Although these decisions emerge in this organic, intuitive way, I can look back on them afterward and sort out why they I like them or why they work. I’m interested in the contrast between the interior and exterior lives of people, and multiple perspectives is a handy way of exploring this kind of thing. For instance, in Belong to Me, we get to see Piper as Cornelia sees her, but then we get to travel into Piper’s inner world. We get to experience her anger and grief and confusion, and we get to see how she sees herself and how she sees Cornelia. Anything that makes characters deeper, more true, and also messier interests me.
The first line of Love Walked In implies that the novel will fit comfortably within the genre of “Chick Lit” (“My life, my real life, started when a man walked into it.”) However, the reader quickly realizes that your novels are much more than simply romances. What is your relationship with “Chick Lit”? Are you comfortable being classified in this manner?
I don’t have a real handle on what the category “chick lit” means. I think that may be because when a term is applied so liberally, it loses whatever meaning it may have originally had. Yes, I am female. Yes, I write about relationships (parent/child relationships, friendships, sibling relationships, and romantic relationships). So if that’s what chick lit means, then I suppose that’s what I write. I think, though, that the term can be a means of dismissing a book, specifically a book written by a woman, as inauthentic or fluffy or purely commercial. It’s a way of saying that a book lacks integrity. I don’t think these things are true of my books, and I don’t think they’re true of many, many of the books written by women about relationships. Luckily, thinking about categories is not my job!
When you are developing a character and a plot-line, how do you decide which actions are “in character” as you imagine the character?
Before I start to write, I need to feel that I know the characters, at least the main characters, very well. They live and develop inside my head for months and months before I write anything down, and by the time I write, the characters feel human and real to me. This doesn’t mean that they don’t surprise me all the time once I am writing. They act and react in ways that I hadn’t anticipated and this can be exciting, but also frustrating because it means I have rethink so much about what has already happened and what will happen in the book. So I don’t know everything about the characters when I start to write, but I have to experience them as real and I have to have a deep understanding of their core personalities. I guess I have to know enough to be able to trust them when they start behaving in ways I hadn’t planned!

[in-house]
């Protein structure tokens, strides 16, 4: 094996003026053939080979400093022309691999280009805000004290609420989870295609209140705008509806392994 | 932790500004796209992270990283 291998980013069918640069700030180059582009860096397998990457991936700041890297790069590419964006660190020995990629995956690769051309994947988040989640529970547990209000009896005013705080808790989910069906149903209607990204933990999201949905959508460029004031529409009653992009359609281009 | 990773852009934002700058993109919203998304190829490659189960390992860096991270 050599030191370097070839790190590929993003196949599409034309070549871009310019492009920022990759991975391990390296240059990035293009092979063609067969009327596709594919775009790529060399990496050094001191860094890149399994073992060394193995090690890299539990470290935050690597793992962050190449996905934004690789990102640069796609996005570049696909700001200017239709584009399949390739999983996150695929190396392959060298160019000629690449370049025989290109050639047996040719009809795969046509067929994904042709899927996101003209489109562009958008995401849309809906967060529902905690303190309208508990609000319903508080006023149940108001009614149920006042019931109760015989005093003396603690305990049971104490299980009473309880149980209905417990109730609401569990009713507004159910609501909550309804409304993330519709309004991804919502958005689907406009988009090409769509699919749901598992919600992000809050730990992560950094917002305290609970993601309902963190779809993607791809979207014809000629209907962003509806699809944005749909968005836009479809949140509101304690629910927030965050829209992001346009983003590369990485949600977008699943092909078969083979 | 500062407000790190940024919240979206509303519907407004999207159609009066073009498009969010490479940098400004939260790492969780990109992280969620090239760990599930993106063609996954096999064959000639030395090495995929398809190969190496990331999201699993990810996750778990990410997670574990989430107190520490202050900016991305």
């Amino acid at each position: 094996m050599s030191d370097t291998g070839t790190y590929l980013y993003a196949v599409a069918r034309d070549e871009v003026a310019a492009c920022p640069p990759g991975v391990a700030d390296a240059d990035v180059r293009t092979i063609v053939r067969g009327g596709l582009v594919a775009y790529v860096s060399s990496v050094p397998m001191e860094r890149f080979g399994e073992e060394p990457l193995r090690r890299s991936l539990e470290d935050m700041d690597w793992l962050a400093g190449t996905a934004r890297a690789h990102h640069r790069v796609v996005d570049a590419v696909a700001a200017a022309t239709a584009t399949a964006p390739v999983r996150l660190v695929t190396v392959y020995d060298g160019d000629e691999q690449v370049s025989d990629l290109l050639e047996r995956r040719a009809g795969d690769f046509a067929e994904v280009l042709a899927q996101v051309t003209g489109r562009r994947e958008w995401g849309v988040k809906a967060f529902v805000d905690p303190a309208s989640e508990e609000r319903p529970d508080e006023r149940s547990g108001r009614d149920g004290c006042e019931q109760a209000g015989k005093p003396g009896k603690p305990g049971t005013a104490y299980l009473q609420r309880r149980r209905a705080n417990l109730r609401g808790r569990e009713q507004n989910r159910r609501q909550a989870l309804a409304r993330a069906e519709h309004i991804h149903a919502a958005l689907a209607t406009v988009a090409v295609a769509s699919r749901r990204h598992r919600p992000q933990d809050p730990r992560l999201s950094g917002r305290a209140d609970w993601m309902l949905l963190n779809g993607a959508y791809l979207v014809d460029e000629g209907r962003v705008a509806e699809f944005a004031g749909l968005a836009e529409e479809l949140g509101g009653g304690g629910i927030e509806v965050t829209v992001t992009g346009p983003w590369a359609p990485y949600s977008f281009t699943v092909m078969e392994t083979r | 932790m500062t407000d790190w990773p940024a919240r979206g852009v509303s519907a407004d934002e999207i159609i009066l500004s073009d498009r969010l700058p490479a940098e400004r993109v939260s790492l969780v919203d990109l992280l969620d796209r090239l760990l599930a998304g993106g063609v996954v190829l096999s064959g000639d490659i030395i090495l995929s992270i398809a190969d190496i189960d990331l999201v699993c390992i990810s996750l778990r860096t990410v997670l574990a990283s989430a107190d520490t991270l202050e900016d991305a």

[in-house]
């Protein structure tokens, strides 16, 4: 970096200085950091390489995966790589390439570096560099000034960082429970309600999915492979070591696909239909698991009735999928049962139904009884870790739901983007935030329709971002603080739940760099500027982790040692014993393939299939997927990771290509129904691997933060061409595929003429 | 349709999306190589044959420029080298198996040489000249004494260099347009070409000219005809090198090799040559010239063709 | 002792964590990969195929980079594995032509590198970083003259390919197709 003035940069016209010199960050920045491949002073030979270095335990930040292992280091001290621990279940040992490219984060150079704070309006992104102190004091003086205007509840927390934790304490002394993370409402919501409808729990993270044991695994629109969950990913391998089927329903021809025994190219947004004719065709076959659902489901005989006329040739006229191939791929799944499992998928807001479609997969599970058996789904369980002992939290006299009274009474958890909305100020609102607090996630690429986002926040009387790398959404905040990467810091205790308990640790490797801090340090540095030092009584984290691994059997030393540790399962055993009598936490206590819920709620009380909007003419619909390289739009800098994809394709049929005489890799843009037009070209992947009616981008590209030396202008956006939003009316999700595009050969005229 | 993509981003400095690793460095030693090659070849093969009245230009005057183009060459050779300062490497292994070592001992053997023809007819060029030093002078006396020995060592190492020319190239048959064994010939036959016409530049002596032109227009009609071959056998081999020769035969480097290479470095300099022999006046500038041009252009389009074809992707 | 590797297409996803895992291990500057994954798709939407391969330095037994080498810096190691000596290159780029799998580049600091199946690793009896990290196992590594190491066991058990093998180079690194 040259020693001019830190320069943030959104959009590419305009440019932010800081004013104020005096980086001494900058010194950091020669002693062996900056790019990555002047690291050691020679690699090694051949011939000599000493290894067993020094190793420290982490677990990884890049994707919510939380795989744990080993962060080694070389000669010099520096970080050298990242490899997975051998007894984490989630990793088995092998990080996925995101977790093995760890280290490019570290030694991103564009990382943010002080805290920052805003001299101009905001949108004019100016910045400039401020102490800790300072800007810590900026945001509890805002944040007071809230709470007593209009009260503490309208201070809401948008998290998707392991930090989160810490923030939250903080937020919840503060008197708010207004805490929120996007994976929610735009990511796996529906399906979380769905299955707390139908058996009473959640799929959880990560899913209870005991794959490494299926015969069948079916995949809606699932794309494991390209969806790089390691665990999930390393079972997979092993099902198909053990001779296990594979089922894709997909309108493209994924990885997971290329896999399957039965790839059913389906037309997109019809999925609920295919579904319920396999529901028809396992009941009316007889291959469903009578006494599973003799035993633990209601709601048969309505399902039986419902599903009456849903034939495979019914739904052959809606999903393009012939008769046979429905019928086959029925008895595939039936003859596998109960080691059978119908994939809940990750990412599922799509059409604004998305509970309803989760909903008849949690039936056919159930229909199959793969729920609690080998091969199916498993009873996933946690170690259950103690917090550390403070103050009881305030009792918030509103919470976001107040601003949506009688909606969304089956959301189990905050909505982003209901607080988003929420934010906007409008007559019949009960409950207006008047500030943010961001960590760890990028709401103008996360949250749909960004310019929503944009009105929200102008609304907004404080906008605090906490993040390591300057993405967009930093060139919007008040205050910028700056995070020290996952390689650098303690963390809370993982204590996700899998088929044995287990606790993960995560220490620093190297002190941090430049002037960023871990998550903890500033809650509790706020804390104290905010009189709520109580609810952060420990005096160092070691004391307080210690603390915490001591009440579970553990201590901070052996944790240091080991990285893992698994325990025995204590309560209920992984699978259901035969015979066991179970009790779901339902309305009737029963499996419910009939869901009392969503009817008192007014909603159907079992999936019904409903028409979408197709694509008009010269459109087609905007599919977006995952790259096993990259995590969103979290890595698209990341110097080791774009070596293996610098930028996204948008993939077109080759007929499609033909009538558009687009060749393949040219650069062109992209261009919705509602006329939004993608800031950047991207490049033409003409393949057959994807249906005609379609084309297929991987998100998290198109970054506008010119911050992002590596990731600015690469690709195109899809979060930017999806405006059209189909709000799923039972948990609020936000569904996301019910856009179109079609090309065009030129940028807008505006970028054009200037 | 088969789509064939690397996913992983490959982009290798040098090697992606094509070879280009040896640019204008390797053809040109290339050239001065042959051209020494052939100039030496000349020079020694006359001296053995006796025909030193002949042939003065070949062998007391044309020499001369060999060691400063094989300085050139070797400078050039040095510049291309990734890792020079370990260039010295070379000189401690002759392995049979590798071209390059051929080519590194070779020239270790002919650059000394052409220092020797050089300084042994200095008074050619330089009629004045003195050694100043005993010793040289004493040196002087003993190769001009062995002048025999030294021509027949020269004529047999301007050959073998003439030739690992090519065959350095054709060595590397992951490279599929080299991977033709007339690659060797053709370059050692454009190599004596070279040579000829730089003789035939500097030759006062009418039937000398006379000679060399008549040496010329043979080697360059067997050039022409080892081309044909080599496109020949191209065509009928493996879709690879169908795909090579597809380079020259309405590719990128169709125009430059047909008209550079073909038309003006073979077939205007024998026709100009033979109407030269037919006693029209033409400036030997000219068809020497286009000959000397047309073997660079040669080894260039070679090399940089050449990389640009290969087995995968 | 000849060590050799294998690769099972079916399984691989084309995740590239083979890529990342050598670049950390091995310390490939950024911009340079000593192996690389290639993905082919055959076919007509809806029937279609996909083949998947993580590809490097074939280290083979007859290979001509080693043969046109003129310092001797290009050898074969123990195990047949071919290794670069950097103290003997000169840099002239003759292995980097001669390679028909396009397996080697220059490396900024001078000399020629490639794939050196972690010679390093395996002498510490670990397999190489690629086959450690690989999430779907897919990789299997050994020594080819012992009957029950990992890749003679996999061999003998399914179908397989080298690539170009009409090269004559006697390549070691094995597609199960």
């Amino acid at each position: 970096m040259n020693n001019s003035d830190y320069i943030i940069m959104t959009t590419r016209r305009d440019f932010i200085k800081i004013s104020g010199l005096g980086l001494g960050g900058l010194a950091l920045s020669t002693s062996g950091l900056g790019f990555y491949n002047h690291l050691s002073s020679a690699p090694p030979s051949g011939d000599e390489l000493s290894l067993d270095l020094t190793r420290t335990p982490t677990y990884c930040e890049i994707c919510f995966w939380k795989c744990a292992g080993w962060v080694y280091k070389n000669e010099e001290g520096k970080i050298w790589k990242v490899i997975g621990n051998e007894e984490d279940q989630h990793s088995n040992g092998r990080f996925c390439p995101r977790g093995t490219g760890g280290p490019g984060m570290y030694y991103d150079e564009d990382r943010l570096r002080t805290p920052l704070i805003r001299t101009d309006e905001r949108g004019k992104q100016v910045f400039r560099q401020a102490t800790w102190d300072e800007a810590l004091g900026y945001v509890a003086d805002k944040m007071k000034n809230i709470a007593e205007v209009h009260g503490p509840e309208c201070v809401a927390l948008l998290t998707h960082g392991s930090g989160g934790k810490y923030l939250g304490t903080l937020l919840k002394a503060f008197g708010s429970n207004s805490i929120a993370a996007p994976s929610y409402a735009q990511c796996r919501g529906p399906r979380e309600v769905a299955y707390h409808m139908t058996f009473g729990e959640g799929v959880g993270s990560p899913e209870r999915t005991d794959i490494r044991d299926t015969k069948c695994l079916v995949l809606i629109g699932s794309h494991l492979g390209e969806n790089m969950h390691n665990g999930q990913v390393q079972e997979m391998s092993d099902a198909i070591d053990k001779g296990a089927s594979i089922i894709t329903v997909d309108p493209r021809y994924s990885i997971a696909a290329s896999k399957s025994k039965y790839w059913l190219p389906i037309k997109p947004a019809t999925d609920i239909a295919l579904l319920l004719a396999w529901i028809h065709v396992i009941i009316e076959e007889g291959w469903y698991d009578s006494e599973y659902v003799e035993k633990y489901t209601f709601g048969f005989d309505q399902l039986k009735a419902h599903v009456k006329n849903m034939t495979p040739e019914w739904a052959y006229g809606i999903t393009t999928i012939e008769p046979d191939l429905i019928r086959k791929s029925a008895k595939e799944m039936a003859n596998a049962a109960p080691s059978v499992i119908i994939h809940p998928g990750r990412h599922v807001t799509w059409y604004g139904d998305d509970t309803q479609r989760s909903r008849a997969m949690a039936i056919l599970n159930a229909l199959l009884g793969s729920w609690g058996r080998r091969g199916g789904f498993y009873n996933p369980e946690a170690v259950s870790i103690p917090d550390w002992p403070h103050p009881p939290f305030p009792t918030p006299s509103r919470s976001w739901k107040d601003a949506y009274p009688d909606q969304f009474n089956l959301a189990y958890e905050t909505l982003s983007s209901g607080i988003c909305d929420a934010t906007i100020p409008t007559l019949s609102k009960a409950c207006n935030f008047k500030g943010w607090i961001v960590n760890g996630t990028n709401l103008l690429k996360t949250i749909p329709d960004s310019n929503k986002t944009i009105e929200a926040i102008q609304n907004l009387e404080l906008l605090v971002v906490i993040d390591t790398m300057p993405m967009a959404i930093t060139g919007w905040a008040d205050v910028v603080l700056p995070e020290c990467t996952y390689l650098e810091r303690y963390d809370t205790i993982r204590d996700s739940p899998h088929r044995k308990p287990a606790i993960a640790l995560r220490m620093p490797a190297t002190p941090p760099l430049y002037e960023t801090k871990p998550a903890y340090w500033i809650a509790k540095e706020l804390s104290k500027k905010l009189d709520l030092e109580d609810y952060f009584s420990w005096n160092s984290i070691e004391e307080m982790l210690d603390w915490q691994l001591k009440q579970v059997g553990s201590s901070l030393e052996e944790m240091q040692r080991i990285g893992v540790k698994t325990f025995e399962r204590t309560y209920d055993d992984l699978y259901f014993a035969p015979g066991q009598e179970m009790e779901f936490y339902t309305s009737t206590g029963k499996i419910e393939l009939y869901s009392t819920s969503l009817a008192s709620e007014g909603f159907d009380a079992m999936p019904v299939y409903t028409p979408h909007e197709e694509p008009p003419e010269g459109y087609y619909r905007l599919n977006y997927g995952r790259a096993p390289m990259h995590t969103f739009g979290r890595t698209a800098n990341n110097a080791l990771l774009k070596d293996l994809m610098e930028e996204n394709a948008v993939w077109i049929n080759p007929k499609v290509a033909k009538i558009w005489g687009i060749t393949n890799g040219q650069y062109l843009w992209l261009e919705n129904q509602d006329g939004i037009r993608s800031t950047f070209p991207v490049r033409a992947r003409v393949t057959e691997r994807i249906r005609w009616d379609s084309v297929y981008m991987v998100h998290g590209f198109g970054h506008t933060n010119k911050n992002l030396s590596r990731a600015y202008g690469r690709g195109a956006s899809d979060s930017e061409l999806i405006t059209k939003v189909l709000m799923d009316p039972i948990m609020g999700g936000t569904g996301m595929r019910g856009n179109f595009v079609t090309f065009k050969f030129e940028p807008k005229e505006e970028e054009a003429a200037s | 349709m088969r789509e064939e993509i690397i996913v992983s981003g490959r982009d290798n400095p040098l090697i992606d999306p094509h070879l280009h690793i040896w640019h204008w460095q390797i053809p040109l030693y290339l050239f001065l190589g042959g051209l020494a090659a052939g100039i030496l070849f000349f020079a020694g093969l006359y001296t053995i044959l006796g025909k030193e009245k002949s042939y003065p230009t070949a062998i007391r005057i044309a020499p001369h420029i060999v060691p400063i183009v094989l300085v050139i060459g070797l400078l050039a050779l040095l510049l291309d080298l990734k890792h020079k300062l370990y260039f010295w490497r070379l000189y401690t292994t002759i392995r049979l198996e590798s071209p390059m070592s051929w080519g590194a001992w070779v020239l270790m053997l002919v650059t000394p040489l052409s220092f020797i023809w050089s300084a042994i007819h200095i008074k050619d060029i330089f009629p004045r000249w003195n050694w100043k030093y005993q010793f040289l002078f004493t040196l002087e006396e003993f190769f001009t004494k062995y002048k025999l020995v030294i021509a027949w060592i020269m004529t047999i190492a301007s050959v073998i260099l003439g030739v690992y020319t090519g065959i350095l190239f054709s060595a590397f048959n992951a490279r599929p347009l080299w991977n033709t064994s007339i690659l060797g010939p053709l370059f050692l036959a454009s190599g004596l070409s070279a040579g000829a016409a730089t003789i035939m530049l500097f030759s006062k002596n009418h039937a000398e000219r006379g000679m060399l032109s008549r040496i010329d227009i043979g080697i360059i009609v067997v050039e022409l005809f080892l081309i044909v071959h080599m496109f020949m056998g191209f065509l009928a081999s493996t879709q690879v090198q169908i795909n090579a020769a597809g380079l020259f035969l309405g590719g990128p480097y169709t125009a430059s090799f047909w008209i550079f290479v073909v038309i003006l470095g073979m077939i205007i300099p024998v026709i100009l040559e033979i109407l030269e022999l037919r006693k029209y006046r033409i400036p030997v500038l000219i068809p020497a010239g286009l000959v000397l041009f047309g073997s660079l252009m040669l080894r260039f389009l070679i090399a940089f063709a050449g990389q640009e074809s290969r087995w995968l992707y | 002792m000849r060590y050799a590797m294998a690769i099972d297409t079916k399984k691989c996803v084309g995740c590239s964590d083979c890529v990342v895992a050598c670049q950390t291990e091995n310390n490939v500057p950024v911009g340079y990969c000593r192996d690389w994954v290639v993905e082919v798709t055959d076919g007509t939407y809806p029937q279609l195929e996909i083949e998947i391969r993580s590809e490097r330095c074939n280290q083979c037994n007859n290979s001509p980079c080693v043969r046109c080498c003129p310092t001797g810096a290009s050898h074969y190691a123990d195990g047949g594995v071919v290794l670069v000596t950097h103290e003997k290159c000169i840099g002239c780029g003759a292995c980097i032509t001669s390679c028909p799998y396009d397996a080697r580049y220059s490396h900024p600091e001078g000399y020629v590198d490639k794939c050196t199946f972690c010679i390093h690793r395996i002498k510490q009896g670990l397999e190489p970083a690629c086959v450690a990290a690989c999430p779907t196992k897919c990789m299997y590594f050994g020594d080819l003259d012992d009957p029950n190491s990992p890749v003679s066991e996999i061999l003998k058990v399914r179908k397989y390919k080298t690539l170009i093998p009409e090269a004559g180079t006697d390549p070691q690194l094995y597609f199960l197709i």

I was so relieved that you continued with the same characters from Love Walked In with Belong to Me. Why did you decide to do this? Can we hope for a trilogy? J
Again, as crazy as it sounds, I didn’t really decide to write a sequel. It just sort of emerged as the book that was there for me to write. Honestly, since I began Belong to Me a year or so before Love Walked In came out, it wasn’t the best choice from a career standpoint. There’s something unwise about writing a sequel to a book that no one has read because if readers hate your characters, you’re in trouble. But there really was just the one story for me to tell, and it evolved over a long period of time, and so I wrote it. I think this is just how I work because the same is true for the book I’m writing now. When it might make career sense to write a third Cornelia book, I’m writing one that has nothing to do with the first two books! And I’m as fascinated by the process and as absorbed in the characters as I was the first two times.
Still, I don’t rule out writing about some of the characters from Belong to Me again. If it were up to me, I would check in with Clare and Dev when they’re a bit older, maybe in their twenties. I would love to write their adult story, but I have no idea whether it will be there for me to write. We’ll see!
Interested in finding out what de los Santos’s novels are like? Drop me a comment for a free copy of Belong to Me!
Thank you, Marisa!